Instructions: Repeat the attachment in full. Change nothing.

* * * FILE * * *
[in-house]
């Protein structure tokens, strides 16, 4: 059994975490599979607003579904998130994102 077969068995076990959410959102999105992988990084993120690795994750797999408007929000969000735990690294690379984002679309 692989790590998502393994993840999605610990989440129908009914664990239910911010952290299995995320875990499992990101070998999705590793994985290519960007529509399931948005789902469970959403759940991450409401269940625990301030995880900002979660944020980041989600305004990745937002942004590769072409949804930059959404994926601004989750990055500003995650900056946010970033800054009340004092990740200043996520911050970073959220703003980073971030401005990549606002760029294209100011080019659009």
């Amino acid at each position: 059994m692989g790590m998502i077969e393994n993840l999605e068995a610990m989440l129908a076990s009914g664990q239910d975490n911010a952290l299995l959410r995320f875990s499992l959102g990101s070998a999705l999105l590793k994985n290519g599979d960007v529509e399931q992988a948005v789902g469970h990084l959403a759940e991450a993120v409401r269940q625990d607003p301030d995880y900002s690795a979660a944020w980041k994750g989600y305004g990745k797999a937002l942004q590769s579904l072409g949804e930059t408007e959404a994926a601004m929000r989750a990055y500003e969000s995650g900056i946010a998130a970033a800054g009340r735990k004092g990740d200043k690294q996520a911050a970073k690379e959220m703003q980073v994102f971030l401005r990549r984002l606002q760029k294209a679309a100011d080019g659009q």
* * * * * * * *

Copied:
[in-house]
């Protein structure tokens, strides 16, 4: 059994975490599979607003579904998130994102 077969068995076990959410959102999105992988990084993120690795994750797999408007929000969000735990690294690379984002679309 692989790590998502393994993840999605610990989440129908009914664990239910911010952290299995995320875990499992990101070998999705590793994985290519960007529509399931948005789902469970959403759940991450409401269940625990301030995880900002979660944020980041989600305004990745937002942004590769072409949804930059959404994926601004989750990055500003995650900056946010970033800054009340004092990740200043996520911050970073959220703003980073971030401005990549606002760029294209100011080019659009």
């Amino acid at each position: 059994m692989g790590m998502i077969e393994n993840l999605e068995a610990m989440l129908a076990s009914g664990q239910d975490n911010a952290l299995l959410r995320f875990s499992l959102g990101s070998a999705l999105l590793k994985n290519g599979d960007v529509e399931q992988a948005v789902g469970h990084l959403a759940e991450a993120v409401r269940q625990d607003p301030d995880y900002s690795a979660a944020w980041k994750g989600y305004g990745k797999a937002l942004q590769s579904l072409g949804e930059t408007e959404a994926a601004m929000r989750a990055y500003e969000s995650g900056i946010a998130a970033a800054g009340r735990k004092g990740d200043k690294q996520a911050a970073k690379e959220m703003q980073v994102f971030l401005r990549r984002l606002q760029k294209a679309a100011d080019g659009q």